15. Maya Devi Temple
Located in the heart of Lumbini, the Maya Devi Temple holds a strong religious significance for many Buddhists. It’s believed to be the birthplace of Siddhartha Gautama, or as he’s more commonly referred to – the Historic Buddha.
Many of the ruins in the temple date back over 2,200 years. Visit the Ashoka pillar, the bodhi tree, and the sacred pond where Maya Devi bathed before giving birth to Buddha. Another highlight of the temple is the sandstone carving of Buddha, which pinpoints the location where Buddha was born.
14. Janaki Mandir
The bright white stone and marble Janaki Mandir is a striking example of Koiri architecture. This three-story Hindu Temple is located in Janakpur and dominates the skyline from almost every corner in the town.
Despite the uniform color of its exterior, the inside of the Janaki Mandir is full of life. All 60 rooms are adorned with colored glass and paintings of the Nepal flag. It was built in honor of the Hindu Goddess Sita and attracts Hindu pilgrims from all over the world.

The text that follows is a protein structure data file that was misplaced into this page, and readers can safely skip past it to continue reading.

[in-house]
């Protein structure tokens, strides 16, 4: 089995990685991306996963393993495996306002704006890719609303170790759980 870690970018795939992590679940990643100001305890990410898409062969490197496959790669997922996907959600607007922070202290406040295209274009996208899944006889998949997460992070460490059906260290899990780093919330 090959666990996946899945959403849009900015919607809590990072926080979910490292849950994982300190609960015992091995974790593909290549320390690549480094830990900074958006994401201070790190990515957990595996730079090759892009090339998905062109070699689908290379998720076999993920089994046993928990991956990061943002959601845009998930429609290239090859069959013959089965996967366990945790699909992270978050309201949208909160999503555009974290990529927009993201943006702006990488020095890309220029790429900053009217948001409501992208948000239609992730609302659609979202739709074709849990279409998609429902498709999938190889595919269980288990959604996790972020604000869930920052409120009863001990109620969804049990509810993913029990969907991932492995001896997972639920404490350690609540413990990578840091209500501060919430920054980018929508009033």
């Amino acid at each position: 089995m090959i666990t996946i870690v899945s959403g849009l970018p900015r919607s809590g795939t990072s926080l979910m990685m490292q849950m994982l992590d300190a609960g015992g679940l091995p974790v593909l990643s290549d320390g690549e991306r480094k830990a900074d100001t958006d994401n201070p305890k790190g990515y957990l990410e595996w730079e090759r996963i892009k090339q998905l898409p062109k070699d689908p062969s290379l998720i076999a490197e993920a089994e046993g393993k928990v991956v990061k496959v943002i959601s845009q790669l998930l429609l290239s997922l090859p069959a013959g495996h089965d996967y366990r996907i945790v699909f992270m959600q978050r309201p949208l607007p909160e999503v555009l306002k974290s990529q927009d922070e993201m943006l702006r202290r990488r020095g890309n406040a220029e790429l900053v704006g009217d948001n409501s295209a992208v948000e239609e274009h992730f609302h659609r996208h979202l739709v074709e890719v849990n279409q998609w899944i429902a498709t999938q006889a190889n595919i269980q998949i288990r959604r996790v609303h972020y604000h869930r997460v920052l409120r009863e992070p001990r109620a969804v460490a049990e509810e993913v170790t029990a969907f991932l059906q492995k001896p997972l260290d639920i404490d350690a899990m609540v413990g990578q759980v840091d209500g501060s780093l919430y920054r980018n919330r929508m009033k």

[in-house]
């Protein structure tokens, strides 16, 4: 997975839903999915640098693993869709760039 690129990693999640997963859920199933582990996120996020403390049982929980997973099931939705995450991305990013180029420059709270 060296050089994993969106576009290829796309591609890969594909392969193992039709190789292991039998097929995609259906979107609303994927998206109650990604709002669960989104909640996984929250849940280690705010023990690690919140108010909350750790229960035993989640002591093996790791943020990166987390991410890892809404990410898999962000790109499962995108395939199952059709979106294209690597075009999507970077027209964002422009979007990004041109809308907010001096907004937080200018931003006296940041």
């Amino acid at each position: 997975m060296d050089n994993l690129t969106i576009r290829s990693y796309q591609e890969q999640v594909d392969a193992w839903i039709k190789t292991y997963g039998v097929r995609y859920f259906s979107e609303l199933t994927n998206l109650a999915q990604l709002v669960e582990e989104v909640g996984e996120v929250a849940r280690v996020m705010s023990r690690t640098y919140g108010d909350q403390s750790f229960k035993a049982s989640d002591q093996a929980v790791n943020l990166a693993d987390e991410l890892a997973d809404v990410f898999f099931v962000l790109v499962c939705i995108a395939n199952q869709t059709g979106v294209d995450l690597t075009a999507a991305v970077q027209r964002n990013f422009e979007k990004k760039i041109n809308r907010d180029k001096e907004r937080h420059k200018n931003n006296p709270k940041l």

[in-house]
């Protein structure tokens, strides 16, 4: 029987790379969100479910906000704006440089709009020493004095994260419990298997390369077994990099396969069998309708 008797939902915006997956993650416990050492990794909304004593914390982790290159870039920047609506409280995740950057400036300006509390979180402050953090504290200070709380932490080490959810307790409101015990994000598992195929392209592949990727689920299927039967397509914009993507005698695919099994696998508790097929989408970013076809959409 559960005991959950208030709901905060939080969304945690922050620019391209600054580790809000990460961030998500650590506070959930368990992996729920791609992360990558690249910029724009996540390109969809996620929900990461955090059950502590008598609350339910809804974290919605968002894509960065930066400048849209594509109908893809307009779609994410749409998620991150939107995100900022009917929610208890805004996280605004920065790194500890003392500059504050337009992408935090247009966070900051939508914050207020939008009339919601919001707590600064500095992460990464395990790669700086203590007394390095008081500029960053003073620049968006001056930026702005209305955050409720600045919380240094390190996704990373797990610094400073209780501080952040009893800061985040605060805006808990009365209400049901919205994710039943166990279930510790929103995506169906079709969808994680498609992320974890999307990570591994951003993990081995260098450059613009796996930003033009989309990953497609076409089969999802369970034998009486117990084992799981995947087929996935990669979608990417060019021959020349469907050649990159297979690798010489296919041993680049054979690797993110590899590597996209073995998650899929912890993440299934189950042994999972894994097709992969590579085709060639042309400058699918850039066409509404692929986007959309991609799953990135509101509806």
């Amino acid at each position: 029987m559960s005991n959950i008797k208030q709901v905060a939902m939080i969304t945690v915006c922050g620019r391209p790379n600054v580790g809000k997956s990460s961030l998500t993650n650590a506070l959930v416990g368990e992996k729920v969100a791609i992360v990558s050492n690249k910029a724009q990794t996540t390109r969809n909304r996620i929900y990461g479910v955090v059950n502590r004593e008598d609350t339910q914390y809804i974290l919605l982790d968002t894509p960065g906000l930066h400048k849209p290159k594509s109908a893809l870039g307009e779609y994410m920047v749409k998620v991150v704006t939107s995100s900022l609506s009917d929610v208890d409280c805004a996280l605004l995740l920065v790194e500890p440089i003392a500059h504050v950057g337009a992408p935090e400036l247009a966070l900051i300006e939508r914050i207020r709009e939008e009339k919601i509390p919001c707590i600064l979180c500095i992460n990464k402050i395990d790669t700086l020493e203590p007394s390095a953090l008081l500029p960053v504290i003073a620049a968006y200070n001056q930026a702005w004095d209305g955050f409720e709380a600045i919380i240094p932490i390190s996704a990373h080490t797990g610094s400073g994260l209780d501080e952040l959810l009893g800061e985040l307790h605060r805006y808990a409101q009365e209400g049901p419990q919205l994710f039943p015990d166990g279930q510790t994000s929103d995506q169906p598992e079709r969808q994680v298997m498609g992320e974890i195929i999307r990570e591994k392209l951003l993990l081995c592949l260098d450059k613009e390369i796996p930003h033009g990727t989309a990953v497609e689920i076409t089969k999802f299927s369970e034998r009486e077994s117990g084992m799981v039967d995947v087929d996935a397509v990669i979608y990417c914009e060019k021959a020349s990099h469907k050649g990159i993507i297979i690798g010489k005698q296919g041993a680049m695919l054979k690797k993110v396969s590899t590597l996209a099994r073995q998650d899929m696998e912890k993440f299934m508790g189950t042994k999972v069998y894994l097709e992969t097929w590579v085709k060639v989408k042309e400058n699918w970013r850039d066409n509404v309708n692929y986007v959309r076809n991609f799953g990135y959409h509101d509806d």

There are very few places in Nepal that offer sweeping views of the Himalayas as Nagarkot does. This quaint village is a great place for an overnight escape, and many of the hotels have rooms with balconies where you can marvel at the stunning landscape.
On a clear day, you might be lucky enough to spot Mount Everest to the northeast. You’ll also be able to see other peaks in the Himalayas, including Annapurna, Manaslu, Ganesh Himal, Langtang, Jugal, Rolwaling, and Numbur. For the best views, you’ll want to wake up around sunrise before the mountains are shrouded by clouds in the afternoon.